Was it third grade? Fourth? When did we widen our eyes and open our mouths in amazement at discovering that the age of a tree is determined by counting its rings? And why did it never occur to us, to me that the only way to count those rings is for the tree to die? Owen and I are walking down the field road toward the pond. To our right a deep flutter of wings breaks the quiet, but not the sky. Whatever bird has been rustled from its rest by our approach remains within the keep of the woods. A softer scurrying close to the ground, a sound that would normally send my hyperactive dog bounding into the underbrush, goes ignored and fades. We have already walked two miles, to the crossroads and back, but the brisk afternoon has beckoned me again, a reminder that February days of temperate weather and light wind are outliers, that the cold and rain that mark this shortest month will not be denied their rule and tomorrow I am likely to be imprisoned. So I am walking again, strolling really. Purposeless but for the intention of being as close to the world as possible. Tossed to the side of the road, having laid there long enough for scrub grass and various vines to have grown up and around it, is a tree trunk. It was a couple of years ago that the tree fell in a storm. It’s hard to tell why a tree falls. This one may have been old and rotten. The wind may have been, as the meteorologists call it, gale force. I suppose it’s possible that a tree can just get tired and want to lie down. For whatever reason, this one fell and in its falling took out a power line. In the otherwise complete darkness, the rotating yellow lights of the linemen’s trucks threw strange shadows into the woods as they sawed the tree off near the ground and tossed it to the side before restoring power. They didn’t, however, toss it far enough. They left it in the path of the center pivot irrigation, which necessitated another assault, a carving of the trunk into pieces that could be pulled completely out of the way. From where I stand I can see the tree’s rings. They are uniformly narrow, indicating the sandy nature of the soil, and, while I’m not dressed to go tramping into the sharp deadness of the branch to count them, I can guess that there are somewhere between 75 and 100. Staring at the rings, endless circles with no beginnings and no ends, I remember something about a tree growing from its center. How the outermost ring is the oldest and how it stretches as growth takes place deep inside. How the tree remains healthy as long as its heart is vital, producing the sap that sends water and nutrients to the branches and limbs and leaves. I am not a tree. I compute my age not with rings, but with months and years. Not with endless curves, but straight lines that begin and end. But what if I was? What if I was a tree, my heart wreathed with love received, friendships made, beauty observed, obstacles overcome, tragedies survived? What if each beat of that heart pumped sap into the farthest reaches of my hands, my thoughts, my words? And what if on the day that I am felled by wind or lightning or fatigue those rings remain visible to passers-by? Glistening in the light of the sunset, testifying to a life measured in far more important ways than years. Copyright 2021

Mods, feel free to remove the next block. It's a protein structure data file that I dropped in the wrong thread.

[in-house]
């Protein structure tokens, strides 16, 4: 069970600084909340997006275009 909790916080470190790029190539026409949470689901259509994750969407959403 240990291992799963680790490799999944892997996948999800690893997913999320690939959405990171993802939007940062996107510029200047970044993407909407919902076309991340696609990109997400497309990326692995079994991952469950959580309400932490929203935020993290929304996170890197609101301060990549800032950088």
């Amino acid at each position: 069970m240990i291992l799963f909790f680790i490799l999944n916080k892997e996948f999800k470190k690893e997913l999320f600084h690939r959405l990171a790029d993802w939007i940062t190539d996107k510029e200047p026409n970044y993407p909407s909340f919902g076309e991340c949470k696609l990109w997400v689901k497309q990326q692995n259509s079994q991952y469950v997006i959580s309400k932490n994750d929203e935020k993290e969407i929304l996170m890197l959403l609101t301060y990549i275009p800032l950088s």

- Of Pine Trees and Merit Badges